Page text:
Blooming Lovely | Living North

Blooming Lovely


Mantlepiece with star decoration and flowers
We spoke to Elaine Forster from Pure Ground to find out why foliage is this season’s hottest bloom and how to arrange flowers with confidence
Bud vases with single flowers

Elaine fulfilled her long-held dream of becoming a professional florist in 2014 after overcoming two bouts of cancer. She delights in creating natural and organic arrangements and has a particular passion for foliage. Here she shares her top tips for flower arranging and encourages us all to embrace greenery.

What are the best seasonal flowers for autumn?
We’re really spoilt for choice all year round with flowers – as the blousy beauties of summer come to an end, we’ve got another amazing bounty to look forward to in autumn/winter.

Amaryllis is a beautiful flower at this time of year. They're available in a range of colours and have multiple heads on each stem. If you buy them with the heads closed, be prepared to wait for up to a week for them to open up – but it’s well worth the wait. They’ll give you a real show with their big open heads and they last really well too.

Anemone are back on the scene at this time of year and these delicate little flowers with their black centres are just a sheer delight. They have a tendency to close their heads when it’s cold, but once in the warmth they open up and give you everything they’ve got. They don't last as long as some of the other cut stems, but their beauty is everything.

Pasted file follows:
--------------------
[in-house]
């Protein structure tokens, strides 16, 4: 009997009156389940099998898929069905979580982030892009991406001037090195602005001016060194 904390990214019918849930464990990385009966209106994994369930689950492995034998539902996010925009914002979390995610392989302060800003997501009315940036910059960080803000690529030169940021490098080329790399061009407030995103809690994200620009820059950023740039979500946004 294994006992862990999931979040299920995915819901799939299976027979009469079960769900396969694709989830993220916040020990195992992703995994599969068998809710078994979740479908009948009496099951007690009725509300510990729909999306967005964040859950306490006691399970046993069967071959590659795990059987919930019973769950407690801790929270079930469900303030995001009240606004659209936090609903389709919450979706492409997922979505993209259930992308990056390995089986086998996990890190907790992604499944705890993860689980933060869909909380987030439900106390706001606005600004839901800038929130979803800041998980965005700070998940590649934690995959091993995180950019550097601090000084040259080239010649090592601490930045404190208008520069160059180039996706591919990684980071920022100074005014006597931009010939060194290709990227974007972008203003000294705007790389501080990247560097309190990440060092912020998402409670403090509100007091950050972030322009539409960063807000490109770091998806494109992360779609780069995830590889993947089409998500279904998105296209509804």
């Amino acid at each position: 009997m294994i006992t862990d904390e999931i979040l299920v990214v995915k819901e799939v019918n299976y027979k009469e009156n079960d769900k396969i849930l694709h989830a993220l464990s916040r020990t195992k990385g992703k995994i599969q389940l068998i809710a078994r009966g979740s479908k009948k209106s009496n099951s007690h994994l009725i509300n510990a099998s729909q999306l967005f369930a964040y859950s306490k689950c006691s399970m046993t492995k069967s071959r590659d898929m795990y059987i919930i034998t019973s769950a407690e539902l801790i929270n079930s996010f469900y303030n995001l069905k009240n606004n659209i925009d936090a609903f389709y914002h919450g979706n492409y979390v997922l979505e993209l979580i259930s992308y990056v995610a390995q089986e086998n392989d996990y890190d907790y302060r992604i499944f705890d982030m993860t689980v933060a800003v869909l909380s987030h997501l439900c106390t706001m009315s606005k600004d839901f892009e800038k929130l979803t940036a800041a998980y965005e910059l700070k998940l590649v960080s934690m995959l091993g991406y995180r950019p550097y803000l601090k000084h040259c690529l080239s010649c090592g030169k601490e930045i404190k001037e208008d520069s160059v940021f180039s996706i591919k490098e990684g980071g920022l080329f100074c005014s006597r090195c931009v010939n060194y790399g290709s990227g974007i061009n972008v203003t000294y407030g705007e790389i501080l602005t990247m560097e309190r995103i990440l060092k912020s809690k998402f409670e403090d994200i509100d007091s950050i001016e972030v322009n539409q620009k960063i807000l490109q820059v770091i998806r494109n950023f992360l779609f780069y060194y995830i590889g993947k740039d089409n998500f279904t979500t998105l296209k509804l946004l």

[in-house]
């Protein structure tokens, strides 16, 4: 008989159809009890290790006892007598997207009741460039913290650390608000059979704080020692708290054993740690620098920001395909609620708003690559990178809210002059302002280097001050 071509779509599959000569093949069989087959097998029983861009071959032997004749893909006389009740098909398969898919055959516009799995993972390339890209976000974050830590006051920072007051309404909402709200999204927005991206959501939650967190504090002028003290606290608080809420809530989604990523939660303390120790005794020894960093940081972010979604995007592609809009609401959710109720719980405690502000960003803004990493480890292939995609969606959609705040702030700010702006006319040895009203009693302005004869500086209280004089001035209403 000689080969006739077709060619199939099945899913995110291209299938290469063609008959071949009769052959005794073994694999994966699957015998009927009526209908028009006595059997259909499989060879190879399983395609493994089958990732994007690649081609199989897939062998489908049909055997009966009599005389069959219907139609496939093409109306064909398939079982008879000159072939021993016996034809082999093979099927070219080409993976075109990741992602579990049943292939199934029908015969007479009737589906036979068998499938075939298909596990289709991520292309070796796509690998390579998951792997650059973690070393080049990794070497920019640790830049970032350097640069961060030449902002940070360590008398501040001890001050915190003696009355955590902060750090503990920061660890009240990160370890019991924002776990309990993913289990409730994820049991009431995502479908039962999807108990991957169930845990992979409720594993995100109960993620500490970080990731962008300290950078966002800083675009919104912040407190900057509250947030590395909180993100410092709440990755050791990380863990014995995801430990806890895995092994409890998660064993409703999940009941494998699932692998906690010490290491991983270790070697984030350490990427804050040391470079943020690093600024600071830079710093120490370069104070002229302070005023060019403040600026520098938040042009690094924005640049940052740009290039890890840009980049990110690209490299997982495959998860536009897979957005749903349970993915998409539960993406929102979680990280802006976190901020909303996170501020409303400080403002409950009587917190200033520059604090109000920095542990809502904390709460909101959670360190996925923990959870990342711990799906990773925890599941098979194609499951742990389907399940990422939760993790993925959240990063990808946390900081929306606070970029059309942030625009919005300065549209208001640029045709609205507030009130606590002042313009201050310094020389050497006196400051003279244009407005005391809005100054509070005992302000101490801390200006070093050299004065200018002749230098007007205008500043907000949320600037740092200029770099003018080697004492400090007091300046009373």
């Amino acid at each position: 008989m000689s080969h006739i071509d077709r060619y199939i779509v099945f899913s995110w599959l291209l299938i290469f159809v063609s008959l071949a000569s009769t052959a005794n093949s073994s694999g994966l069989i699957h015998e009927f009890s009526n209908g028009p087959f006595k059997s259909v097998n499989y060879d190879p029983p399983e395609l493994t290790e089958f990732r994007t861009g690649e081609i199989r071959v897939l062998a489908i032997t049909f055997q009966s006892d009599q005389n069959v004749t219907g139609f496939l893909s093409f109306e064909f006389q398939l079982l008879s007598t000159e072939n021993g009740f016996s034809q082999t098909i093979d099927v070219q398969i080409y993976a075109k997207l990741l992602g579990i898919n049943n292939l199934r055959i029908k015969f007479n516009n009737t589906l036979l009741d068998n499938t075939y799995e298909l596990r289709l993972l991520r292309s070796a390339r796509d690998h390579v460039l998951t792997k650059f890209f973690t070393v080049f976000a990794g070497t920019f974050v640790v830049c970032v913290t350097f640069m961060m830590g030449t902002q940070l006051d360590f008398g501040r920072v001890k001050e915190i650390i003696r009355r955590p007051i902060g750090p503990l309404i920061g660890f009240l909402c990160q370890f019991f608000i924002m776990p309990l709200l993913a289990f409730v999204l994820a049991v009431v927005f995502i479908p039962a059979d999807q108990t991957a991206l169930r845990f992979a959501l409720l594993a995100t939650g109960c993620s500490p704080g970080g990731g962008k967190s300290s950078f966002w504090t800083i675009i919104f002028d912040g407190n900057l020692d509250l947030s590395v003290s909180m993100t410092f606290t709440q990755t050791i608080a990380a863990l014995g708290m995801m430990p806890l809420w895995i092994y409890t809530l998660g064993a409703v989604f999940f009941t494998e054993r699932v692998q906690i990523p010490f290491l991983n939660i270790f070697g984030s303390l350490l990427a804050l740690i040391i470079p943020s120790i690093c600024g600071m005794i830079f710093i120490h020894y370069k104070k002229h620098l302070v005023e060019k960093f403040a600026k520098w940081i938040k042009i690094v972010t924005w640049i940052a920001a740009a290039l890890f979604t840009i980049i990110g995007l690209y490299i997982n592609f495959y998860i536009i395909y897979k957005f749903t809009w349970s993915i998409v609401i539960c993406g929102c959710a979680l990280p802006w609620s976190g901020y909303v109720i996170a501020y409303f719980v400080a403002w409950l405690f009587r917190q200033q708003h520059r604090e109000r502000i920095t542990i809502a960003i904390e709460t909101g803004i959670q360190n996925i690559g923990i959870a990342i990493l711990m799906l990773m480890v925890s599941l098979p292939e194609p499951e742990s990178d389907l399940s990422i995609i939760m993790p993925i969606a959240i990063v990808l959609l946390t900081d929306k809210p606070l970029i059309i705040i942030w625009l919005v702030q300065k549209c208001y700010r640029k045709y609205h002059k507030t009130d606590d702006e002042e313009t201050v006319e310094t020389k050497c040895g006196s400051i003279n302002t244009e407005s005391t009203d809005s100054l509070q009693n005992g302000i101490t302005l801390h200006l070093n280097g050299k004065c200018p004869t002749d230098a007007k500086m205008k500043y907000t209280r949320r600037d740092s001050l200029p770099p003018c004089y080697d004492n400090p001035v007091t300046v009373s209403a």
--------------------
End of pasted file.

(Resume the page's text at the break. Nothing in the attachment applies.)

Black cosmos are just the most divine small-headed flowers. So delicate and fragile looking and you only need a few individual stems in a vase for their beauty to shine through. The dark rich colour always mesmerises me. If you can get your hands on a few stems pop them into a bud vase and you’ll understand what I mean.

Dahlias are usually available until late October and they’re a large-headed beauty available in all sorts of colours – the café au lait dahlia is a particularly popular colour.

What are the latest floral trends?
Foliage (or greenery) is hugely popular right now and I don’t see this changing any time soon. It gives such an informal and organic feel to arrangements and can be used without flowers to great effect. Silvery foliages like eucalyptus and senecio complement so many blooms, but I often have a vase of eucalyptus on its own, its fragrance and its decorative appearance and long stems are beautiful. Leatherleaf, soft ruscus and pistacia are long-lasting, dark, rich colours. Delicate foliage like wispy asparagus fern and thlaspi brings an understated quality to an arrangement, while olive is truly gorgeous. A few simple springs displayed in a bud vase is stunning, or go all out and display it in abundance in an urn to make a real statement – it’s incredibly beautiful – no flowers required.

Which flowers lend themselves well to foliage arrangements?